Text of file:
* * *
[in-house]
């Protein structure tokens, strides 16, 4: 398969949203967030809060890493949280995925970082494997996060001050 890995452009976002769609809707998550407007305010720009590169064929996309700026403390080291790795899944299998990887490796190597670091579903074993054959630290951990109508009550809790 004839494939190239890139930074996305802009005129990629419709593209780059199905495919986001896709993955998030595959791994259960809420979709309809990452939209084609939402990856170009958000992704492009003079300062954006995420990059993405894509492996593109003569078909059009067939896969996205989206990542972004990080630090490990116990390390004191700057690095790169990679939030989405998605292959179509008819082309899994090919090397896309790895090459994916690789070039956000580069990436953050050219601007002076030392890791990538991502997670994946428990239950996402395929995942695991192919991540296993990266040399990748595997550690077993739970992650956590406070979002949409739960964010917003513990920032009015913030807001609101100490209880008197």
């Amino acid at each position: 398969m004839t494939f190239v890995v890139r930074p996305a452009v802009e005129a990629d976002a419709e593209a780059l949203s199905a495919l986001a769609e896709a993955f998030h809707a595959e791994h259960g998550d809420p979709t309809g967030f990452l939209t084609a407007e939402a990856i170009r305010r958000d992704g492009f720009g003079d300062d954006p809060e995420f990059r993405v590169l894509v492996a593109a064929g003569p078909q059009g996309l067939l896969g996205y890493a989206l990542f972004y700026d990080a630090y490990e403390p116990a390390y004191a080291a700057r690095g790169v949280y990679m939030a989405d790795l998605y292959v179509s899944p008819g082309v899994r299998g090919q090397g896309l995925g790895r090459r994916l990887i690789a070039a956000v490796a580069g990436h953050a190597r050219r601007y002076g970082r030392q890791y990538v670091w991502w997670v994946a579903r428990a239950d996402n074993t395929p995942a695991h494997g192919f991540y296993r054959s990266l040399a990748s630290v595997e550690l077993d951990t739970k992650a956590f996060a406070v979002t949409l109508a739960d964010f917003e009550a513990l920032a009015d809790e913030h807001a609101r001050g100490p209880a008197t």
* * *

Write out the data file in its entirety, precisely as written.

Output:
[in-house]
């Protein structure tokens, strides 16, 4: 398969949203967030809060890493949280995925970082494997996060001050 890995452009976002769609809707998550407007305010720009590169064929996309700026403390080291790795899944299998990887490796190597670091579903074993054959630290951990109508009550809790 004839494939190239890139930074996305802009005129990629419709593209780059199905495919986001896709993955998030595959791994259960809420979709309809990452939209084609939402990856170009958000992704492009003079300062954006995420990059993405894509492996593109003569078909059009067939896969996205989206990542972004990080630090490990116990390390004191700057690095790169990679939030989405998605292959179509008819082309899994090919090397896309790895090459994916690789070039956000580069990436953050050219601007002076030392890791990538991502997670994946428990239950996402395929995942695991192919991540296993990266040399990748595997550690077993739970992650956590406070979002949409739960964010917003513990920032009015913030807001609101100490209880008197």
């Amino acid at each position: 398969m004839t494939f190239v890995v890139r930074p996305a452009v802009e005129a990629d976002a419709e593209a780059l949203s199905a495919l986001a769609e896709a993955f998030h809707a595959e791994h259960g998550d809420p979709t309809g967030f990452l939209t084609a407007e939402a990856i170009r305010r958000d992704g492009f720009g003079d300062d954006p809060e995420f990059r993405v590169l894509v492996a593109a064929g003569p078909q059009g996309l067939l896969g996205y890493a989206l990542f972004y700026d990080a630090y490990e403390p116990a390390y004191a080291a700057r690095g790169v949280y990679m939030a989405d790795l998605y292959v179509s899944p008819g082309v899994r299998g090919q090397g896309l995925g790895r090459r994916l990887i690789a070039a956000v490796a580069g990436h953050a190597r050219r601007y002076g970082r030392q890791y990538v670091w991502w997670v994946a579903r428990a239950d996402n074993t395929p995942a695991h494997g192919f991540y296993r054959s990266l040399a990748s630290v595997e550690l077993d951990t739970k992650a956590f996060a406070v979002t949409l109508a739960d964010f917003e009550a513990l920032a009015d809790e913030h807001a609101r001050g100490p209880a008197t």